TJ Kong & The Atomic Bomb Premiere Rambunctious Single 'John Wilkes Booth'
Philadelphia's TJ KONG & THE ATOMIC BOMB has released their latest cut of Post-Apocalyptic Americana with "John Wilkes Booth", premiering on Glide Magazine. "John Wilkes Booth" is the first single off of the upcoming Dancing out the Door LP, coming out on Friday the 13th of October via Good Behavior Records. TJ Kong & The Atomic Bomb will be playing Dancing out the Door in it's entirety on September 15 at Johnny Brenda's in Philadelphia, with limited edition vinyl available for purchase at the show. You can also grab "John Wilkes Booth" as part of the Good Behavior Records Hurricane Relief Compilation today!
Glide praised the track saying, "While who knows if there is actually a lyrical connection to the man who shot Lincoln, it hardly matters as the smooth vocals complement a down and dirty harmonica... it solidifies TJ Kong & The Atomic Bomb are one of Philly's finest rock and roll attractions."
"John Wilkes Booth" carries out the band's trademark rambunctious energy and fusion of New Orleans big band, Philly garage punk attitude, and americana/blues twang. The song's refrain of "back, back, back, back, to the old days" fittingly conveys the chaotic wild west spirit carried out by the needling, noodly guitar leading into the explosive brass and harmonica of the chorus.
The lead single off of Dancing out the Door carries with it an air of closure for TJ Kong & The Atomic Bomb: The band sees this upcoming release as the third installment in a trilogy that began with their debut record, Idiots. According to Bruskewicz, "Idiots explores folk music, Manufacturing Joy explores garage, delta blues and country, and Dancing out the Door adds horns as well as organ and keys to explore our strange version of New Orleans, the holiest of the holies."
The album begins with the intimate and cinematic intro of "Black Bats" which pushes through into the lunatic party of its chorus. They display a laid-back twang on "Mulholland Drive" before an out-of-this-world quote from Muhammed Ali leads into the animated "California Basement Blues". "Dancing out the Door" displays its strength as the album's namesake through its powerful drunken sing-along sensation. The tracks "Heat Heat Heat" and "Long Black Dress" show off TJ Kong's jazz and garage chops respectively, gearing the album up for it's Herculean New Orleans finish on "Soul Asylum".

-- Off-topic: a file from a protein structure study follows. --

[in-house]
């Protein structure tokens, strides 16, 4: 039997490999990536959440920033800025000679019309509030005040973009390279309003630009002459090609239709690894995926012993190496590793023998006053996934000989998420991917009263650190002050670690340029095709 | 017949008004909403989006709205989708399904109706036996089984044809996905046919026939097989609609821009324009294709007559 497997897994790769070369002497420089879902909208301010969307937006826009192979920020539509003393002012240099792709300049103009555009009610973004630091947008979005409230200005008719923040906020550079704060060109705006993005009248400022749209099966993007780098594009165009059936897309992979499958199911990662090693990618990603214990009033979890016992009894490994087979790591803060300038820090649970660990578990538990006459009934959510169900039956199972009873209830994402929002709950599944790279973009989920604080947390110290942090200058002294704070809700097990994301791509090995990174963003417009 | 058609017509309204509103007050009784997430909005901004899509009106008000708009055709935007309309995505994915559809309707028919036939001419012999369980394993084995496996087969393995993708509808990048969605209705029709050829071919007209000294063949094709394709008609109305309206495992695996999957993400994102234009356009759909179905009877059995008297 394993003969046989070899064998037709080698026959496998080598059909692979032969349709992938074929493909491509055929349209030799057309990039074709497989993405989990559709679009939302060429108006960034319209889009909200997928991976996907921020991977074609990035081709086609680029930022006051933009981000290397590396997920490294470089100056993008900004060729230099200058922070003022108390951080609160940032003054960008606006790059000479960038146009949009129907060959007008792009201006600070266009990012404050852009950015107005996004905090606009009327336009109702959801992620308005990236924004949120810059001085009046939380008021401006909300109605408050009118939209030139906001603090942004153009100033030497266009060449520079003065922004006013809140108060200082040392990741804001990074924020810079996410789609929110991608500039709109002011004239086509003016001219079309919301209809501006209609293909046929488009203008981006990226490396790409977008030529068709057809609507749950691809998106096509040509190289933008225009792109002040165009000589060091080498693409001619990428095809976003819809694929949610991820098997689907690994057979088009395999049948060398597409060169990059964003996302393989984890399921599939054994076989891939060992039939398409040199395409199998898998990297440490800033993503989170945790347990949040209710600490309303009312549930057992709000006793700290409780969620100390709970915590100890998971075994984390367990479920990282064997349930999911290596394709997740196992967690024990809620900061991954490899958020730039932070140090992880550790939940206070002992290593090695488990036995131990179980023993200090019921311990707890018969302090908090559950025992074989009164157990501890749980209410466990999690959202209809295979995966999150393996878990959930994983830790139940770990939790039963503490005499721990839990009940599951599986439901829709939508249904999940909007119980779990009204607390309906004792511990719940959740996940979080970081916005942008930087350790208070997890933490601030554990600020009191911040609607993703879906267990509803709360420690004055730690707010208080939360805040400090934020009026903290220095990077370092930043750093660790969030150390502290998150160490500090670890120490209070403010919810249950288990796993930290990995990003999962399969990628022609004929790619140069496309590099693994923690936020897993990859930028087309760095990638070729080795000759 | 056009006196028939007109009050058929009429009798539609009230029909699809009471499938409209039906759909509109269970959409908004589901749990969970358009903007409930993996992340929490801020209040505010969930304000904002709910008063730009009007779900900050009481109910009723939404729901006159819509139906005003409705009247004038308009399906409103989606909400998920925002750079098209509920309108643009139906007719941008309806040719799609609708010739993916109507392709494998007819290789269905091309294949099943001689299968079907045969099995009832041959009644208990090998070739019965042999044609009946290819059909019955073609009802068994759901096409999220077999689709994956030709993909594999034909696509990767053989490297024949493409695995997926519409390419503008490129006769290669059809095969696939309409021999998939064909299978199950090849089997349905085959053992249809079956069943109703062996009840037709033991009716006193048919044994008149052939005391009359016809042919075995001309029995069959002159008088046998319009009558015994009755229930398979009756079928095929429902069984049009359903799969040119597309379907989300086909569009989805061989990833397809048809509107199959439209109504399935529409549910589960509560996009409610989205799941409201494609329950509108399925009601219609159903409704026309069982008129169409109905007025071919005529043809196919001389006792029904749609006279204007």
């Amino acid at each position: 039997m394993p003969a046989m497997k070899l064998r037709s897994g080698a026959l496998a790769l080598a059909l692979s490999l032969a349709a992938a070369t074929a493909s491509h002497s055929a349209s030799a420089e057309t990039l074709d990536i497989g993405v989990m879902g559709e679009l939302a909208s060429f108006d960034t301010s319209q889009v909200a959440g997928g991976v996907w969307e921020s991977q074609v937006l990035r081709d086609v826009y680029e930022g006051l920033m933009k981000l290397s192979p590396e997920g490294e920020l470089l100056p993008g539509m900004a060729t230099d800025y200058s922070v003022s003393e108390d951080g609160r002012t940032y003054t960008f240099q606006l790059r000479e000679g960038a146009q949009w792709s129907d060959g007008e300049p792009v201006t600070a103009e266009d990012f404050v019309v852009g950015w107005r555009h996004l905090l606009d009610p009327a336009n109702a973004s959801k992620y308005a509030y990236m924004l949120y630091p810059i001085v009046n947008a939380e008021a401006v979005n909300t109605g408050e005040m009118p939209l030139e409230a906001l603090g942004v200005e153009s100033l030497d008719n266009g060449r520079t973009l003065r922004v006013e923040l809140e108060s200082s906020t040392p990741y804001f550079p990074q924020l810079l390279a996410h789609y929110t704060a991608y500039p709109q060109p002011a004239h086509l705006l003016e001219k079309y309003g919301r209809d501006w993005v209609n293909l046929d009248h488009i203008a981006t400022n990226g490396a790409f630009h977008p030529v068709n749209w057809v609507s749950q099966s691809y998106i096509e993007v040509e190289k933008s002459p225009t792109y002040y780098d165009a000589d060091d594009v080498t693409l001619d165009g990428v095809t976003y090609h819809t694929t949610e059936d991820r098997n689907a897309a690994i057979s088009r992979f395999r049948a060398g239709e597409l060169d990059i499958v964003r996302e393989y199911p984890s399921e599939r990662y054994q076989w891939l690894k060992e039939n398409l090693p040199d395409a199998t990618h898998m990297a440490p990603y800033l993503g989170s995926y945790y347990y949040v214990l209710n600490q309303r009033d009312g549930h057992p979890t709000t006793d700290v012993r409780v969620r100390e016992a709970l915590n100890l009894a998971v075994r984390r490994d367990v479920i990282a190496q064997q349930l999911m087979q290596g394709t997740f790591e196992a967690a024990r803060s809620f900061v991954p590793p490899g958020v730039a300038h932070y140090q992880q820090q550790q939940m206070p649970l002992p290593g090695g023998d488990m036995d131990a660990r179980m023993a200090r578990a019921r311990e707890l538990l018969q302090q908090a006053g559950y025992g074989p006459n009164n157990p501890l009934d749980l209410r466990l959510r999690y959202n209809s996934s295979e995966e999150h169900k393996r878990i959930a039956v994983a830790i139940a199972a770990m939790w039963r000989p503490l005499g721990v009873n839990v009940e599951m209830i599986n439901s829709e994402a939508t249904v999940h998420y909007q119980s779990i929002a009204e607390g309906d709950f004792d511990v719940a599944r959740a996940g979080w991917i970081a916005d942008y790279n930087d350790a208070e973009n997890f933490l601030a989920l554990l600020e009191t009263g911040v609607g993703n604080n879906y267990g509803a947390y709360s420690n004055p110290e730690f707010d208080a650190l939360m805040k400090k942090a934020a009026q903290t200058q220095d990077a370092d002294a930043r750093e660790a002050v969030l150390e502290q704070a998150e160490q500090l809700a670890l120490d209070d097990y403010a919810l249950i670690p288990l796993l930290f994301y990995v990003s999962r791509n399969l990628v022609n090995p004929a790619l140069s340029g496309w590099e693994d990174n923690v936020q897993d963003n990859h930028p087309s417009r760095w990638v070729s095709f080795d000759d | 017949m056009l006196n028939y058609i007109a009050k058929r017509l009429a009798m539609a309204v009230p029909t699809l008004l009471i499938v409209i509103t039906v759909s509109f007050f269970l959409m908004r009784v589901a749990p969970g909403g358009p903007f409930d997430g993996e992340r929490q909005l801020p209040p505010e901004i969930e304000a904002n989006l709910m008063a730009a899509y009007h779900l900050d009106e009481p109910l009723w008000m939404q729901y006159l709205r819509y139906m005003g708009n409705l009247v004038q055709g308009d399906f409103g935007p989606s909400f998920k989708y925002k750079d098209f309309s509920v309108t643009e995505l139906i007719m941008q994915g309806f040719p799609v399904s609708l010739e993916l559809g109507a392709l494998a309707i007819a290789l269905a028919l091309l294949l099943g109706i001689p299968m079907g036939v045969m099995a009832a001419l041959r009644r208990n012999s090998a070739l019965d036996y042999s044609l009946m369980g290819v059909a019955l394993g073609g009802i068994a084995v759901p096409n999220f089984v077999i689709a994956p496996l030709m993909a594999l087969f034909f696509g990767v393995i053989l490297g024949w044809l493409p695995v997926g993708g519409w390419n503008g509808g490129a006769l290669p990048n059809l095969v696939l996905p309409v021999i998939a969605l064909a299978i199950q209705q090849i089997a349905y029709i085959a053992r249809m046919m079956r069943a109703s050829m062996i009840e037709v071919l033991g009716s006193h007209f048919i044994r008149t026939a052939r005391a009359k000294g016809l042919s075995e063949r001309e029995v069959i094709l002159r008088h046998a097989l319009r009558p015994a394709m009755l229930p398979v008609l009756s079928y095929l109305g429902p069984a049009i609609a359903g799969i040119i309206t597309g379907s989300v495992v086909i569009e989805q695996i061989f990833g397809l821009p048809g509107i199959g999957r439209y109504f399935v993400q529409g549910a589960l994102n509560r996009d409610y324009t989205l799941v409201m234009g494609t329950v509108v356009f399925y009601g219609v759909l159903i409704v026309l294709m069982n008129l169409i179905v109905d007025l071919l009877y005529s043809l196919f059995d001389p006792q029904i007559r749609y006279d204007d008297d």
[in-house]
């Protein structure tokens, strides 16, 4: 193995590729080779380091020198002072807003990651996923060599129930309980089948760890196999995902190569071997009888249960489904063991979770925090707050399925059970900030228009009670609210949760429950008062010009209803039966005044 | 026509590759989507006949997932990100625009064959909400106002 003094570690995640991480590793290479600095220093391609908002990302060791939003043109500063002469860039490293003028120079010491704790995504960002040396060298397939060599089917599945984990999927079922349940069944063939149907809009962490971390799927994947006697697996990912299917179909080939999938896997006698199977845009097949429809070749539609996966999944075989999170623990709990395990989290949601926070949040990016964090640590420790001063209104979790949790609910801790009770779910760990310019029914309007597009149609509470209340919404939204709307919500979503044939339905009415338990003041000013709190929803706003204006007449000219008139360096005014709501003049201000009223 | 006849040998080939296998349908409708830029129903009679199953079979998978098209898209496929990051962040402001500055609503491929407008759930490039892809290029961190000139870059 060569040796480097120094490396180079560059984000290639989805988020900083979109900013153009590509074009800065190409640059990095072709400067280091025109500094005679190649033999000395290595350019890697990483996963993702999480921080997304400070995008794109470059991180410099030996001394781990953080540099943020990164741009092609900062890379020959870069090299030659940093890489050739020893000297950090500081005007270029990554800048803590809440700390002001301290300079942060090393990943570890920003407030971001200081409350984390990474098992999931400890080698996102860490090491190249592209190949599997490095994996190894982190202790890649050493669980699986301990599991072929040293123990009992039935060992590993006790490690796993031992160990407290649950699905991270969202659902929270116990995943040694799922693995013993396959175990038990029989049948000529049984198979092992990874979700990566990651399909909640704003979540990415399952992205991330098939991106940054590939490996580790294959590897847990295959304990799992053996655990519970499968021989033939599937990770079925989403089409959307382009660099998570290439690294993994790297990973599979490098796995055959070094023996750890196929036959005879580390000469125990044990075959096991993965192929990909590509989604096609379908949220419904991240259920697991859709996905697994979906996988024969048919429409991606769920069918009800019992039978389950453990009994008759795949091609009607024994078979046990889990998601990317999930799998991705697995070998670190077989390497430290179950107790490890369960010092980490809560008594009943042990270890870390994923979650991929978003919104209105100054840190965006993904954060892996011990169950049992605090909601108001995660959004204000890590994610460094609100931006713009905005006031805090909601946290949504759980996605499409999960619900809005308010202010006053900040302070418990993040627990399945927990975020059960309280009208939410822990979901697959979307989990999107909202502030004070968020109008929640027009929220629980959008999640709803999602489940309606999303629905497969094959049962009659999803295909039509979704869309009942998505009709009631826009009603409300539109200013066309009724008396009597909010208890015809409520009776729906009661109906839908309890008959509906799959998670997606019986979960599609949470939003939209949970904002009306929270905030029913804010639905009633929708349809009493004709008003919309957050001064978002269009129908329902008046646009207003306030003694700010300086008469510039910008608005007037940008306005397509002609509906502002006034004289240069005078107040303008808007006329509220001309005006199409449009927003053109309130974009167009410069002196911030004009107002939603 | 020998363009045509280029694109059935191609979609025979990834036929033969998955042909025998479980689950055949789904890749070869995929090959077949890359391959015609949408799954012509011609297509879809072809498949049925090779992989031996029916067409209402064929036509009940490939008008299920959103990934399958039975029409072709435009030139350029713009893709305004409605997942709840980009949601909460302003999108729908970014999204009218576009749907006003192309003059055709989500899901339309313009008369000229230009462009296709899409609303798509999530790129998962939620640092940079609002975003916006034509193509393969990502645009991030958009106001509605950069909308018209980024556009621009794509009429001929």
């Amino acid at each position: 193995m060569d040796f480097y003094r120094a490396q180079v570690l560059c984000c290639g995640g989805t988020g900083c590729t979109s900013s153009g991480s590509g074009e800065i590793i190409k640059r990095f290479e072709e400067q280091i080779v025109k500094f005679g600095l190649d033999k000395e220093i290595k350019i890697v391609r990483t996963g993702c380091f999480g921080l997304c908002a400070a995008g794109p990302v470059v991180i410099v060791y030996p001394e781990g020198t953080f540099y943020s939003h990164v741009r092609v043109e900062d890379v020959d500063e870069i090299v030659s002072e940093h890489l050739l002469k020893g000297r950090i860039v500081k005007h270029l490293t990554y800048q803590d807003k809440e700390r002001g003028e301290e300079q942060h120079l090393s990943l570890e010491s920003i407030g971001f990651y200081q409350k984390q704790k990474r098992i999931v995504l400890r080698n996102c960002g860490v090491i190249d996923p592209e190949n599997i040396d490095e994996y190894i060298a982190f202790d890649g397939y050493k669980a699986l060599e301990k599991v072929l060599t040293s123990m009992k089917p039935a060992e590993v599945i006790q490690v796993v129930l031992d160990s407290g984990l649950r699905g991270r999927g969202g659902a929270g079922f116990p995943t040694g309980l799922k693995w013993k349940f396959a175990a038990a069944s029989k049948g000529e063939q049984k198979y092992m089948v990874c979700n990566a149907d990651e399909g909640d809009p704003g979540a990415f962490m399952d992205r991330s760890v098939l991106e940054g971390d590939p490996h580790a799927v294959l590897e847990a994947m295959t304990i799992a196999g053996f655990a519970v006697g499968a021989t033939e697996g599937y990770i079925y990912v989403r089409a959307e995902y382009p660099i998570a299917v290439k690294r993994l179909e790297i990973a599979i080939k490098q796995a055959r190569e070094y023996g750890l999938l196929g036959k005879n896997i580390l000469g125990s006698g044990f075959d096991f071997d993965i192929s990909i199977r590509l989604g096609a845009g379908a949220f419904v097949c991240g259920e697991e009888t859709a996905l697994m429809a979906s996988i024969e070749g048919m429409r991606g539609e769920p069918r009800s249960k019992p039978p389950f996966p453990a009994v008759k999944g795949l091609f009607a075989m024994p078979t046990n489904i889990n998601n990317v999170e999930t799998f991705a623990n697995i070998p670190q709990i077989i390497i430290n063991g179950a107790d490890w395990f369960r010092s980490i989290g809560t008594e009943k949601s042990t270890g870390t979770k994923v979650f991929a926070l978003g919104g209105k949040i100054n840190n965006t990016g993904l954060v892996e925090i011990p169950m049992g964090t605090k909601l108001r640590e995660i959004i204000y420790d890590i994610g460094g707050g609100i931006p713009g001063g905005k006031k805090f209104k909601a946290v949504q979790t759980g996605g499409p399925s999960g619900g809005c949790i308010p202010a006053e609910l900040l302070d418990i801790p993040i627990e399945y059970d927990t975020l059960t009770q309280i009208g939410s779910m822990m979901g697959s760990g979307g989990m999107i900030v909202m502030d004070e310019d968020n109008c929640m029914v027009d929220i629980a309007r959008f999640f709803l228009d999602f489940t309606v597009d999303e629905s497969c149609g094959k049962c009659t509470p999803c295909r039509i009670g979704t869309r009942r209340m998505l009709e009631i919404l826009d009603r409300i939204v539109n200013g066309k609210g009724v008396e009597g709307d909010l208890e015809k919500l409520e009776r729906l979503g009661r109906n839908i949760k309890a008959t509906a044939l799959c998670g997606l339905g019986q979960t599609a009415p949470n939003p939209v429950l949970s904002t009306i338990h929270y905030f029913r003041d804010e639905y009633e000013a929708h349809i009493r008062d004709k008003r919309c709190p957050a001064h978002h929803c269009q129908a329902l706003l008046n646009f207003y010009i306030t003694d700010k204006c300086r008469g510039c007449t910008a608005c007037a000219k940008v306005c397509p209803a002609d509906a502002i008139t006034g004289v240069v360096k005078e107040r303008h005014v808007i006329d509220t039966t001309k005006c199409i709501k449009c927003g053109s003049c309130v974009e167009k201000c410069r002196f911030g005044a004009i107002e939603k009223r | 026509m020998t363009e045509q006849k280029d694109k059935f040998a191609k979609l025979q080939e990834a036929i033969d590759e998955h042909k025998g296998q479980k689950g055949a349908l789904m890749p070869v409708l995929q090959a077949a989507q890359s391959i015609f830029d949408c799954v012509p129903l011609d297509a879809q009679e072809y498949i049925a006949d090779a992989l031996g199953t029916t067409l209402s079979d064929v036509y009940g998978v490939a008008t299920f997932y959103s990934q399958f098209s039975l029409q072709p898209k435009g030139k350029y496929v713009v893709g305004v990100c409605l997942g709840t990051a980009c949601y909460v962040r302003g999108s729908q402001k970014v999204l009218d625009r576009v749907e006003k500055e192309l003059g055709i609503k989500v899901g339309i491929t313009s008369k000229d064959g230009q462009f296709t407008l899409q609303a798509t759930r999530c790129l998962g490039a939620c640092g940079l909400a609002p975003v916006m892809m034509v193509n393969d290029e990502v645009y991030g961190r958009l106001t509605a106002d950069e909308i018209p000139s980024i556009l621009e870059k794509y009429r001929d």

The band's notoriety in the much-buzzed-about Philly music scene comes on two strengths: Frontman Dan Bruskewicz's darkly poetic, catchy narratives and a raucous, high energy live show - the likes of which the band was determined to capture in the studio for their third record. Dancing out the Door was recorded to tape over two days at Kawari Sound Studios, enlisting the talents of producer Bill Moriarty (Dr. Dog, Man Man, Ron Gallo) and mastering engineer Joe Lambert. "We recorded the majority of everything you hear live, including vocals," says Bruskewicz. "It's a very freeing way to work, knowing that perfection is out of the question. 'Perfect is dead.' James Taylor told me that once on a very strange evening in Philadelphia."
TJ Kong & The Atomic Bomb was born when Drummer Dan Cask and Bruskewicz met while working at a bar in Philadelphia. The pair bonded over music and ?lm, ?nding common ground in Iggy and the Stooges, Tom Waits, Jim Jarmusch, Johnny Cash, Stanley Kubrick, David Lynch, punk music of all kinds and 90's grunge. From there, the band took off - making a name for themselves with a storied live show that sends people into a dancing delirium. The band's infectious excitement led USA Today to describe them as "One of the most sought after bands in Philly," and landed them a performance at the POP Montreal festivalsupporting well-known Canadian two piece, Japandroids.
In an effort to capture the explosion of angels and demons that Dancing out the Door cultivates, Bruskewicz offers this: "We're excited about what we found. A joyful madness. These songs all have a different story to tell, not the lame story of the band or our records, but real stories of strange humans doing beautiful things and being imperfect. Kaboom"
Photo credit: Neil Santos